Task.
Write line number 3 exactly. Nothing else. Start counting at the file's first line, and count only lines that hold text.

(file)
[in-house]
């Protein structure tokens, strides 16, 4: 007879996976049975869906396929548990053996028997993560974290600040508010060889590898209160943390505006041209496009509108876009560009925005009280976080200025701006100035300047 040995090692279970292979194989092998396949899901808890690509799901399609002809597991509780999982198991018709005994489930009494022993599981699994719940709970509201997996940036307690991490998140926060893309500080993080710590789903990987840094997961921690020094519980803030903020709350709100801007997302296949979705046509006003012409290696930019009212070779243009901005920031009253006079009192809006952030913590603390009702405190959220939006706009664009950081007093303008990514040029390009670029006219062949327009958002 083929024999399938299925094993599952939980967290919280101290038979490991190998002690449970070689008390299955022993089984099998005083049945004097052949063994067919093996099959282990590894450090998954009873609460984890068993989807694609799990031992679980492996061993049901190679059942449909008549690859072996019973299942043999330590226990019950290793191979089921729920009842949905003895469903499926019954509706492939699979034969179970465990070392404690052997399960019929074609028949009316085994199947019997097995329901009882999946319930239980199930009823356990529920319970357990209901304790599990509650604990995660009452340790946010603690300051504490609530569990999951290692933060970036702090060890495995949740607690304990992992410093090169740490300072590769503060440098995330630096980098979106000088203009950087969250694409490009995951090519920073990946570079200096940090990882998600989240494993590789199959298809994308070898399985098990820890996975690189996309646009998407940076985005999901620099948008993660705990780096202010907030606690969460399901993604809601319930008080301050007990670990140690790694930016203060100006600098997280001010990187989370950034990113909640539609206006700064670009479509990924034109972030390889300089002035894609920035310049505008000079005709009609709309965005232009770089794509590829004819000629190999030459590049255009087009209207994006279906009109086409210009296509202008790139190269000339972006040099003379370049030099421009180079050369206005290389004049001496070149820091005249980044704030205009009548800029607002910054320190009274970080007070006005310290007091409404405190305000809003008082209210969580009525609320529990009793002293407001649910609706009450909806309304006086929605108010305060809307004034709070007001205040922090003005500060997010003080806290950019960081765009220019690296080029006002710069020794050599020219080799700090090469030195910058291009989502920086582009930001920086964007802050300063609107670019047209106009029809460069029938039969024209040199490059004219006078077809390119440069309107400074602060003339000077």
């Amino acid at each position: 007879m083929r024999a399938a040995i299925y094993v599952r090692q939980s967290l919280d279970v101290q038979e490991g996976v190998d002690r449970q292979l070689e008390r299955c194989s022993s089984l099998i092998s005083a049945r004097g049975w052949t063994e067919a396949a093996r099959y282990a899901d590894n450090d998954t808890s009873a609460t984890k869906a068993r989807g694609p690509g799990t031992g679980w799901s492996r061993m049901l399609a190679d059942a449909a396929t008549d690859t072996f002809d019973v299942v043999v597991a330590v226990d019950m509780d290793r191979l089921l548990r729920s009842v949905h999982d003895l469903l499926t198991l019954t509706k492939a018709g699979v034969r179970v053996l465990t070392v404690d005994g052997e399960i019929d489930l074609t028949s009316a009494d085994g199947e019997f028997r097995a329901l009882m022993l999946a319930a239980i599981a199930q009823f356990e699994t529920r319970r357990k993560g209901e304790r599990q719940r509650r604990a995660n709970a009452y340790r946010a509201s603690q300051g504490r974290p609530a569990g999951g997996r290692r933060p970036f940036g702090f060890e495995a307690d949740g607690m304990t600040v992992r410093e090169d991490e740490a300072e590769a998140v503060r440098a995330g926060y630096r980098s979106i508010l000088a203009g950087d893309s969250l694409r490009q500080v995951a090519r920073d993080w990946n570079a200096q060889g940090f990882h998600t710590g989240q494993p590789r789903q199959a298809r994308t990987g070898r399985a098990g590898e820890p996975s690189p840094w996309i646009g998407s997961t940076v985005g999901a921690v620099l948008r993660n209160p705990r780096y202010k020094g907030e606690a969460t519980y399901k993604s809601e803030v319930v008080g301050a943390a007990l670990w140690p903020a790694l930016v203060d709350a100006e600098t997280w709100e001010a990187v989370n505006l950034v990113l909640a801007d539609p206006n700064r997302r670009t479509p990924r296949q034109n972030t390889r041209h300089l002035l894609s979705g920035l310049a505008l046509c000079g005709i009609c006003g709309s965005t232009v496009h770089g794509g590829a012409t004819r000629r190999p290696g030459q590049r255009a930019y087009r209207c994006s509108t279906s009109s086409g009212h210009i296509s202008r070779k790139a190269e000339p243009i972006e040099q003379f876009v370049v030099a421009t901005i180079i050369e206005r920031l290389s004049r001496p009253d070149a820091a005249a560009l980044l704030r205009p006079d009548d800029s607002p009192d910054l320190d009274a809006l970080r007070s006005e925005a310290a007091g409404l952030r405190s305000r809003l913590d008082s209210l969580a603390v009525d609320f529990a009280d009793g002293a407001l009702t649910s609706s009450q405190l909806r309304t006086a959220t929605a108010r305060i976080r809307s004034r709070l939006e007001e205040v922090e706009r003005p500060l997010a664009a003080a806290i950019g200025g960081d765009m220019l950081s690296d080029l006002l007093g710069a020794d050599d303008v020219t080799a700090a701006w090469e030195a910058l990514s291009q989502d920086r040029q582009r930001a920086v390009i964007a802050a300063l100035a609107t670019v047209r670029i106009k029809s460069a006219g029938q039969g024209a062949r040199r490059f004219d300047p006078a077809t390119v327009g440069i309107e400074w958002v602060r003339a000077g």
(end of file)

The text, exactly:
């Amino acid at each position: 007879m083929r024999a399938a040995i299925y094993v599952r090692q939980s967290l919280d279970v101290q038979e490991g996976v190998d002690r449970q292979l070689e008390r299955c194989s022993s089984l099998i092998s005083a049945r004097g049975w052949t063994e067919a396949a093996r099959y282990a899901d590894n450090d998954t808890s009873a609460t984890k869906a068993r989807g694609p690509g799990t031992g679980w799901s492996r061993m049901l399609a190679d059942a449909a396929t008549d690859t072996f002809d019973v299942v043999v597991a330590v226990d019950m509780d290793r191979l089921l548990r729920s009842v949905h999982d003895l469903l499926t198991l019954t509706k492939a018709g699979v034969r179970v053996l465990t070392v404690d005994g052997e399960i019929d489930l074609t028949s009316a009494d085994g199947e019997f028997r097995a329901l009882m022993l999946a319930a239980i599981a199930q009823f356990e699994t529920r319970r357990k993560g209901e304790r599990q719940r509650r604990a995660n709970a009452y340790r946010a509201s603690q300051g504490r974290p609530a569990g999951g997996r290692r933060p970036f940036g702090f060890e495995a307690d949740g607690m304990t600040v992992r410093e090169d991490e740490a300072e590769a998140v503060r440098a995330g926060y630096r980098s979106i508010l000088a203009g950087d893309s969250l694409r490009q500080v995951a090519r920073d993080w990946n570079a200096q060889g940090f990882h998600t710590g989240q494993p590789r789903q199959a298809r994308t990987g070898r399985a098990g590898e820890p996975s690189p840094w996309i646009g998407s997961t940076v985005g999901a921690v620099l948008r993660n209160p705990r780096y202010k020094g907030e606690a969460t519980y399901k993604s809601e803030v319930v008080g301050a943390a007990l670990w140690p903020a790694l930016v203060d709350a100006e600098t997280w709100e001010a990187v989370n505006l950034v990113l909640a801007d539609p206006n700064r997302r670009t479509p990924r296949q034109n972030t390889r041209h300089l002035l894609s979705g920035l310049a505008l046509c000079g005709i009609c006003g709309s965005t232009v496009h770089g794509g590829a012409t004819r000629r190999p290696g030459q590049r255009a930019y087009r209207c994006s509108t279906s009109s086409g009212h210009i296509s202008r070779k790139a190269e000339p243009i972006e040099q003379f876009v370049v030099a421009t901005i180079i050369e206005r920031l290389s004049r001496p009253d070149a820091a005249a560009l980044l704030r205009p006079d009548d800029s607002p009192d910054l320190d009274a809006l970080r007070s006005e925005a310290a007091g409404l952030r405190s305000r809003l913590d008082s209210l969580a603390v009525d609320f529990a009280d009793g002293a407001l009702t649910s609706s009450q405190l909806r309304t006086a959220t929605a108010r305060i976080r809307s004034r709070l939006e007001e205040v922090e706009r003005p500060l997010a664009a003080a806290i950019g200025g960081d765009m220019l950081s690296d080029l006002l007093g710069a020794d050599d303008v020219t080799a700090a701006w090469e030195a910058l990514s291009q989502d920086r040029q582009r930001a920086v390009i964007a802050a300063l100035a609107t670019v047209r670029i106009k029809s460069a006219g029938q039969g024209a062949r040199r490059f004219d300047p006078a077809t390119v327009g440069i309107e400074w958002v602060r003339a000077g």